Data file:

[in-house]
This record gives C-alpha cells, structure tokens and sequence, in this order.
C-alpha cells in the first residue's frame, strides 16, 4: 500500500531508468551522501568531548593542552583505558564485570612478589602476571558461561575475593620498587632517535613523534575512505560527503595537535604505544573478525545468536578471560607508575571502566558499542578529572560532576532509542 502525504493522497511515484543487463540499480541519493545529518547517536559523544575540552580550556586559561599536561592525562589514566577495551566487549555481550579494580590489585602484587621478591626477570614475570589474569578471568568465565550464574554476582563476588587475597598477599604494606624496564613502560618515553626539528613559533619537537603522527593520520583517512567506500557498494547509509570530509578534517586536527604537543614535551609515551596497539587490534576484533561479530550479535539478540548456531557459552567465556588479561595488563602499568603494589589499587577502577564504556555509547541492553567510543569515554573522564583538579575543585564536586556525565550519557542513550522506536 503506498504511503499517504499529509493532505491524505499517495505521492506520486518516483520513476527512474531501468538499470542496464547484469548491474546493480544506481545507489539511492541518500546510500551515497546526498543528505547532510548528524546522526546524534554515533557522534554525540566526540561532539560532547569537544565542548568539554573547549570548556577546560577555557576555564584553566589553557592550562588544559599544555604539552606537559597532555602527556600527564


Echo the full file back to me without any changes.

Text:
[in-house]
This record gives C-alpha cells, structure tokens and sequence, in this order.
C-alpha cells in the first residue's frame, strides 16, 4: 500500500531508468551522501568531548593542552583505558564485570612478589602476571558461561575475593620498587632517535613523534575512505560527503595537535604505544573478525545468536578471560607508575571502566558499542578529572560532576532509542 502525504493522497511515484543487463540499480541519493545529518547517536559523544575540552580550556586559561599536561592525562589514566577495551566487549555481550579494580590489585602484587621478591626477570614475570589474569578471568568465565550464574554476582563476588587475597598477599604494606624496564613502560618515553626539528613559533619537537603522527593520520583517512567506500557498494547509509570530509578534517586536527604537543614535551609515551596497539587490534576484533561479530550479535539478540548456531557459552567465556588479561595488563602499568603494589589499587577502577564504556555509547541492553567510543569515554573522564583538579575543585564536586556525565550519557542513550522506536 503506498504511503499517504499529509493532505491524505499517495505521492506520486518516483520513476527512474531501468538499470542496464547484469548491474546493480544506481545507489539511492541518500546510500551515497546526498543528505547532510548528524546522526546524534554515533557522534554525540566526540561532539560532547569537544565542548568539554573547549570548556577546560577555557576555564584553566589553557592550562588544559599544555604539552606537559597532555602527556600527564